18(1974); http://dx.doi.org/10.1122/1.549336View Description Hide Description
Stress levels in elongational flow of suspensions of long fibers have been determined experimentally using a jet thrust apparatus. Stress levels for fibers with an axis ratio of 340 and a volume fraction of 0.001 exhibit stresses nearly an order of magnitude above values for a pure Newtonian fluid. A recent theory by Batchelor is shown to give the correct dependence of stress on axis ratio and concentration, but the predicted magnitude of stress is generally lower than the experimental values.
18(1974); http://dx.doi.org/10.1122/1.549337View Description Hide Description
Some new conceptions of the current condition of our planet emerge from analyses of the tidal motions of the earth which take into account the effect of scale on the mechanical behavior of materials. In particular, mechanisms for the production of earthquakes,volcanoes, and continental drift are suggested. The results are compatible with available data and suggest new observations and experiments which might be useful for earthquake prediction or for the discovery of geothermal energysources.
18(1974); http://dx.doi.org/10.1122/1.549362View Description Hide Description
Parallel and orthogonal superposed flow results have been obtained experimentally. It has been found that at large values of the frequency of oscillation, the dynamic viscosities and merge with the dynamic viscosity η′ for oscillatory shear alone and the storage moduli and become parallel to the storage modulus for oscillatory shear alone. Results are presented here showing that the conclusions by Bernstein, Huilgol, and Tanner that the K‐BKZ model correctly describes the high‐frequency asymptotic behavior are unwarranted and that, consequently, the predictive ability of the K‐BKZ theory for these flows remains unknown. The claim by Bernstein and Huilgol that the behavior of the Bird‐Carreau model is at variance with the experimental evidence is discussed and formal arguments are presented showing that the Bird‐Carreau and M‐OWFS model predictions do conform with the experimental data.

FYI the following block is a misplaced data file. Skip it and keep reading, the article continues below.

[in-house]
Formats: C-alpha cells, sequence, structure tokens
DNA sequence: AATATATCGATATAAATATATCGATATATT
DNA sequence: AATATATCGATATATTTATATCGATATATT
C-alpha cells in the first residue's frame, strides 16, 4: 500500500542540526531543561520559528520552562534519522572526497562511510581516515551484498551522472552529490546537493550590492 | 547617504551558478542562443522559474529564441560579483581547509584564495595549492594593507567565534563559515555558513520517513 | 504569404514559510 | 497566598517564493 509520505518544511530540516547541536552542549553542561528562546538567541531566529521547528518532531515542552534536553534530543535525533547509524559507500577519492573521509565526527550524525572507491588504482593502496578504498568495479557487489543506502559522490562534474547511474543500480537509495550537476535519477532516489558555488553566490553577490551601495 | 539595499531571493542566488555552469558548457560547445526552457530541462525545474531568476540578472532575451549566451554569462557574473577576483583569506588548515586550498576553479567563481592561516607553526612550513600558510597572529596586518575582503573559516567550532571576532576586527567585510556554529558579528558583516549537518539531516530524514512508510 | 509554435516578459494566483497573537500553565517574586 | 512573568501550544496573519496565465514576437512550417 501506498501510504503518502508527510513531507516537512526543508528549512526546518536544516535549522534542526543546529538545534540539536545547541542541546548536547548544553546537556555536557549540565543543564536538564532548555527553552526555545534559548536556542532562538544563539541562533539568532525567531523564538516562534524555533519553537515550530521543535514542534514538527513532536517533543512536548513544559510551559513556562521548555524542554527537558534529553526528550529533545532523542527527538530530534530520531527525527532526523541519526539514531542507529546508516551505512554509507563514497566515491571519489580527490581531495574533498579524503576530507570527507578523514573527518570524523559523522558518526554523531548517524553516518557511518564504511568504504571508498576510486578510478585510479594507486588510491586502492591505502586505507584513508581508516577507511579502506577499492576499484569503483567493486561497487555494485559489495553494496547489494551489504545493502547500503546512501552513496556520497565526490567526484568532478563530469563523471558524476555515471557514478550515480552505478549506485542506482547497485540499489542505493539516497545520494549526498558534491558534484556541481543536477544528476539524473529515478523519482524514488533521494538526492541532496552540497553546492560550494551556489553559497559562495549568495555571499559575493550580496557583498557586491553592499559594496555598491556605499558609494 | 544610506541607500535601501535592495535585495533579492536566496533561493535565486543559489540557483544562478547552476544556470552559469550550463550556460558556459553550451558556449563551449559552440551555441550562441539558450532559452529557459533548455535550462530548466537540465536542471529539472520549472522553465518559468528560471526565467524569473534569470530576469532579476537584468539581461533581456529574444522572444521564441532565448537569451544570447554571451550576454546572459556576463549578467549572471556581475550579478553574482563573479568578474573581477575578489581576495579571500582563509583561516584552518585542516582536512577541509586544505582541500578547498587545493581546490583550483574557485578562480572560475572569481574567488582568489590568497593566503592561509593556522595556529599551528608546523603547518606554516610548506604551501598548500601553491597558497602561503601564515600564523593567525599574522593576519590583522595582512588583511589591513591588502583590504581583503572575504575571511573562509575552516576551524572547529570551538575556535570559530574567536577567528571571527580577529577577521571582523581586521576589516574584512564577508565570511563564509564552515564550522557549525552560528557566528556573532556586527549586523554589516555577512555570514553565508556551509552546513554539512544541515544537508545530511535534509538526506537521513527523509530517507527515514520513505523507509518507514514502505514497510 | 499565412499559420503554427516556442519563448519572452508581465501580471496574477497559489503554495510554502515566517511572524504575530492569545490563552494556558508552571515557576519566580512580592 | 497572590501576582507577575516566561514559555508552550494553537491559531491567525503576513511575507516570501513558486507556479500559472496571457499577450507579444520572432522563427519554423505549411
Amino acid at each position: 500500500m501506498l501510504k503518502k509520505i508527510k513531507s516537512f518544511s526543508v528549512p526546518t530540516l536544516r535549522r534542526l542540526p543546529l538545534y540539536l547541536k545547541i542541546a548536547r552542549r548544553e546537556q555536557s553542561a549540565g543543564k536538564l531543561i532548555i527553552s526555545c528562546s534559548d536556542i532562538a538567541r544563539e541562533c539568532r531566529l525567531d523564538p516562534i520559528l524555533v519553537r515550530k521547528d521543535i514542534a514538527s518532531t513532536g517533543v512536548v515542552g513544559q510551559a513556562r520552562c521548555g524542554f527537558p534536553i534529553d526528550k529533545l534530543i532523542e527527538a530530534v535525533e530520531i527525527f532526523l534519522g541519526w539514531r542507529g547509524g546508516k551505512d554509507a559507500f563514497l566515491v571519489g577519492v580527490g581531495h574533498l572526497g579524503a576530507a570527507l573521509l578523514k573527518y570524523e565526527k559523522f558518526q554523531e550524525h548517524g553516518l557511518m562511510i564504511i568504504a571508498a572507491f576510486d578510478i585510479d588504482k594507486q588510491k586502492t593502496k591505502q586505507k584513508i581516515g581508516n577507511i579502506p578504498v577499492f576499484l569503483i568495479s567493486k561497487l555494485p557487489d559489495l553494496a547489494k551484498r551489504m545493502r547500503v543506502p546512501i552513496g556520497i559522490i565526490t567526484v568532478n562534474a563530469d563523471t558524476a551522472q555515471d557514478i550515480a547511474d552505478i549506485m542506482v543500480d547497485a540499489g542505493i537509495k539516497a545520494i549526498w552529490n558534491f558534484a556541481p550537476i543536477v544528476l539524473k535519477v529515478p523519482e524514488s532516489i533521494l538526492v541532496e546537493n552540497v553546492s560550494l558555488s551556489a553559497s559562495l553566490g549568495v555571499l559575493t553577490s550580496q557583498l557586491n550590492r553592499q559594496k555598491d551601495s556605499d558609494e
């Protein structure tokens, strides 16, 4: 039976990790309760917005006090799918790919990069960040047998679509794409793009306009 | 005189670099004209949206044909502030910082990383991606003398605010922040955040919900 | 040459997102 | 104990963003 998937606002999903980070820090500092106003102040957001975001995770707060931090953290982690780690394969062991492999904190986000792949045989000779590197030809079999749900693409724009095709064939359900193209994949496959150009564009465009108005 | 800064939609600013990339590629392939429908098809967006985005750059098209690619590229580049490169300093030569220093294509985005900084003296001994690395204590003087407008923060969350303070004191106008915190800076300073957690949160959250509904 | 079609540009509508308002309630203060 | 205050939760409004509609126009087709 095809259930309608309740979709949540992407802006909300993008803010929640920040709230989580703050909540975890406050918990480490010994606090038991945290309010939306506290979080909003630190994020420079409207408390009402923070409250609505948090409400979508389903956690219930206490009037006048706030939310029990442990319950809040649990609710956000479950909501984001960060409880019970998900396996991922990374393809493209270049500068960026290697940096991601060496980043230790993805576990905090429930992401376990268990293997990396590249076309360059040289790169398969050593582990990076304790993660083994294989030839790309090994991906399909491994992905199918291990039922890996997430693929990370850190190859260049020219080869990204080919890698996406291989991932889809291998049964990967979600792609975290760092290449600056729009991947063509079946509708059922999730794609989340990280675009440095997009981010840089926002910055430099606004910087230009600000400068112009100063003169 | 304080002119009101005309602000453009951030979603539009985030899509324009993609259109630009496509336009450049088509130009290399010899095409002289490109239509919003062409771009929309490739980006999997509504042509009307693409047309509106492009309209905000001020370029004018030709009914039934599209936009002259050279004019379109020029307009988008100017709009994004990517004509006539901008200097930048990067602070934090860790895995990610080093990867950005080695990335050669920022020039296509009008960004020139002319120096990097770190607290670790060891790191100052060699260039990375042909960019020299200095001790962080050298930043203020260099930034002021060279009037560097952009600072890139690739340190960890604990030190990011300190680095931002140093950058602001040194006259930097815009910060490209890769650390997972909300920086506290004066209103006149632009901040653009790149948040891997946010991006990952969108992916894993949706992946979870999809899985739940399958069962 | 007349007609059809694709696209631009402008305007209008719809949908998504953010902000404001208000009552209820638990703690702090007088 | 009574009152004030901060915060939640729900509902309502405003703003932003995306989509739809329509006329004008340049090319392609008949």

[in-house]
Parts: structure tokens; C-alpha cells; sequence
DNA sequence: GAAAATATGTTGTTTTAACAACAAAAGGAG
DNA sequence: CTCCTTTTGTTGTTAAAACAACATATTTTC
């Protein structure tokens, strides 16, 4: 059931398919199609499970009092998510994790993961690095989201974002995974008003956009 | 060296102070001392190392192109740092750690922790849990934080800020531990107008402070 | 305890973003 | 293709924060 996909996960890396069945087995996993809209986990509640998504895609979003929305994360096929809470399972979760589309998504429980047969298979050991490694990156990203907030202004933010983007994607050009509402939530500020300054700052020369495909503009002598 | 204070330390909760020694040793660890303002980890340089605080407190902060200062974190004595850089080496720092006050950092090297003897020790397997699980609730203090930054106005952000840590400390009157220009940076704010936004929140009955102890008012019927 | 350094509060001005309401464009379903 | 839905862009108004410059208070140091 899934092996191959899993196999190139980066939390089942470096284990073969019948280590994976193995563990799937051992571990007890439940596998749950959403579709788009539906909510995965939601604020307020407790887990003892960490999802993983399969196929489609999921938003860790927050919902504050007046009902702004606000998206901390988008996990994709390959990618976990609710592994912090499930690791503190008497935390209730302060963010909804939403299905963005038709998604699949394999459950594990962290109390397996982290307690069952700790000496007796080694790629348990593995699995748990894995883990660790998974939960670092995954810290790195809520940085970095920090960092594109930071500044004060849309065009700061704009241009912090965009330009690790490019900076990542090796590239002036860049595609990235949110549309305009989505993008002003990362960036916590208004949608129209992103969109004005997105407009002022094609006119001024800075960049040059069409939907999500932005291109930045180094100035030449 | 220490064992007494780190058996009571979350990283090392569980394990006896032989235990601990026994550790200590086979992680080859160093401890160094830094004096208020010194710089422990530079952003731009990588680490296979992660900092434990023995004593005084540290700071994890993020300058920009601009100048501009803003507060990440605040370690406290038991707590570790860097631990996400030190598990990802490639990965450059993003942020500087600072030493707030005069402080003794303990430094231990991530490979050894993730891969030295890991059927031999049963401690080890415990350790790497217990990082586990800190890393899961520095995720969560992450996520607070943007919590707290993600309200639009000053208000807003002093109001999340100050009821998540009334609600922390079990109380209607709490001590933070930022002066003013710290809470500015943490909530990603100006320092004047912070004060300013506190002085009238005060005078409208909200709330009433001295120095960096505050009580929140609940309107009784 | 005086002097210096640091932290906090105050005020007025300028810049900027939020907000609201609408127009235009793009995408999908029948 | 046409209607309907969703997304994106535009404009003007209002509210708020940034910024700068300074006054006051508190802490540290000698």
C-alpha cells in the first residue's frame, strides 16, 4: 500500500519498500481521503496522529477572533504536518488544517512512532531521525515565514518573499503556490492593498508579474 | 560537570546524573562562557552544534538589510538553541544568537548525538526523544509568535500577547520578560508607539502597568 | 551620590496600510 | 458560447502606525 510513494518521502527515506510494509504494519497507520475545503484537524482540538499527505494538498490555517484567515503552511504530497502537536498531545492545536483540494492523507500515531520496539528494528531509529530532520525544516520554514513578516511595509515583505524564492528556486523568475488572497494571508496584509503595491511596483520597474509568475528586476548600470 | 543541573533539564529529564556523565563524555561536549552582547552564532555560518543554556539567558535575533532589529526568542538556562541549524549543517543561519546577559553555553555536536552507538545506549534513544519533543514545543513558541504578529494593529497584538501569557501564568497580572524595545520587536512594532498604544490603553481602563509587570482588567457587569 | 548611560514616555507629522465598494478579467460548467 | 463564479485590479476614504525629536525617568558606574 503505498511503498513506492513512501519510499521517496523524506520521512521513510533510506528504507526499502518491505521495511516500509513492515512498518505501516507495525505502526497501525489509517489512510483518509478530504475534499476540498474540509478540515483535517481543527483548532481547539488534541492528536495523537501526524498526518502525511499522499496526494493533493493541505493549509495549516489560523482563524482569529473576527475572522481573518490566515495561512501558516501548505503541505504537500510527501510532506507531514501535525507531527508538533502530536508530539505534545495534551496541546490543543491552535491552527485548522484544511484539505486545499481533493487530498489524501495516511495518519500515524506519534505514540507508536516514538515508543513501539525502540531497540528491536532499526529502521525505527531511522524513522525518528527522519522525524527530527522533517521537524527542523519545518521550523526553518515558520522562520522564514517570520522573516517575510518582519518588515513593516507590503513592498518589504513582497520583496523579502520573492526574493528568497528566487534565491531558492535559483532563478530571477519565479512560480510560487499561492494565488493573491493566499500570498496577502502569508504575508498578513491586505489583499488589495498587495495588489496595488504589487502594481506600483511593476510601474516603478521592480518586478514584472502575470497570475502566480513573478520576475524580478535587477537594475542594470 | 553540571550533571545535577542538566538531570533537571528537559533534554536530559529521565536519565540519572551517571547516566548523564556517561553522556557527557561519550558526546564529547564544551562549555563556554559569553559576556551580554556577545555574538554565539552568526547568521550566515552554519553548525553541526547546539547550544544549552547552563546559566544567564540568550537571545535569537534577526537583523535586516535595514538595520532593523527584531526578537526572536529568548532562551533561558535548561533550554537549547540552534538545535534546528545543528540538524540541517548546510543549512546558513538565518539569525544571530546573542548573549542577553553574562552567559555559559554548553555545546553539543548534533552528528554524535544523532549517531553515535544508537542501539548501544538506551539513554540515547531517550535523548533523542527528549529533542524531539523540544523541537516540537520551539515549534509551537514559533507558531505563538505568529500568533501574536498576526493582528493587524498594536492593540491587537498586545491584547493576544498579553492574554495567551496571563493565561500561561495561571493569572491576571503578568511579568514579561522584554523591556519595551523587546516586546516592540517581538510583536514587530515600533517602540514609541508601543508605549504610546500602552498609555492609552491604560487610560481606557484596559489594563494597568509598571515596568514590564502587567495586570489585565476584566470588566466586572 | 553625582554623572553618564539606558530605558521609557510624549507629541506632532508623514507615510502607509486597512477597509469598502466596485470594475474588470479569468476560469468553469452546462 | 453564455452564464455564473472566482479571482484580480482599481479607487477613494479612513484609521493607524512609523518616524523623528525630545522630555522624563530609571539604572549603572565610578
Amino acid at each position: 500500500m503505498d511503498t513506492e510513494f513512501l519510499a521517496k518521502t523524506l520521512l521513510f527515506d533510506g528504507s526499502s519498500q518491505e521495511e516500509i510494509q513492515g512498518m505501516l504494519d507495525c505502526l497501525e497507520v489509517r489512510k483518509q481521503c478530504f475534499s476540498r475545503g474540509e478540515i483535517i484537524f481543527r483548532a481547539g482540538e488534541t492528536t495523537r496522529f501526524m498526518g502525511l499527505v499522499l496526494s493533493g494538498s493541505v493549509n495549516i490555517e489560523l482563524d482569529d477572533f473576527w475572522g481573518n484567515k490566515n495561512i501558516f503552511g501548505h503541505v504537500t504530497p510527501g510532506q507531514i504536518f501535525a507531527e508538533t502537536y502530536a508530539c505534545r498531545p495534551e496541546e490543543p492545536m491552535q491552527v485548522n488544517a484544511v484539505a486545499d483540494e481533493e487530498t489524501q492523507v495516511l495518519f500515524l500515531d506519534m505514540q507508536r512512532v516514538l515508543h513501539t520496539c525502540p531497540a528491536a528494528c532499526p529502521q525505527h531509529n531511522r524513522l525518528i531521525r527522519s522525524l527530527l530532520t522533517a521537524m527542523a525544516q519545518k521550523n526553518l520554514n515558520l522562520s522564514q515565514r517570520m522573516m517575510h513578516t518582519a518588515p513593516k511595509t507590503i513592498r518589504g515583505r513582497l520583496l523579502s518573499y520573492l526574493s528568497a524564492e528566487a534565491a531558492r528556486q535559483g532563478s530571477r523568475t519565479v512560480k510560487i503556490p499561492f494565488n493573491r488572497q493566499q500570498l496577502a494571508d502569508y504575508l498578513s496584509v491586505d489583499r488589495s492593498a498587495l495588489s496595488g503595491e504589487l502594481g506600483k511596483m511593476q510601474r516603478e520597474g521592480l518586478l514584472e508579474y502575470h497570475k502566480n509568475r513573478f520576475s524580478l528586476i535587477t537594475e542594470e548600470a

18(1974); http://dx.doi.org/10.1122/1.549338View Description Hide Description
Certain low‐frequency asymptotic relations originally derived from the K‐BKZ model for parallel and orthogonal superposed flow are evaluated with experimental data and in terms of the predictions of six additional models. For orthogonal superposed flow, Tanner and Williams show that the data are consistent with the asymptotic relation, and it is shown here that all six additional models also predict this relation. For parallel superposed flow, the author's data are in conflict with the K‐BKZ model relation, and it is shown that only three of the additional models correctly do not predict this relation. These models (the Bird‐Carrreau model, the WJFLMB model, and the generalized pearl‐necklace model of Booij) also are the only models not to predict the general relation between the complex moduli for parallel and orthogonal superposed flow derived for the K‐BKZ theory by Yamamoto and Takano and by Bernstein. Analysis shows that the low‐frequency asymptotic relations jointly can be considered a special case of the general relation, and that, therefore, it is expected that the general relation will be rejected when parallel and orthogonal superposed flow data become available for the same fluids.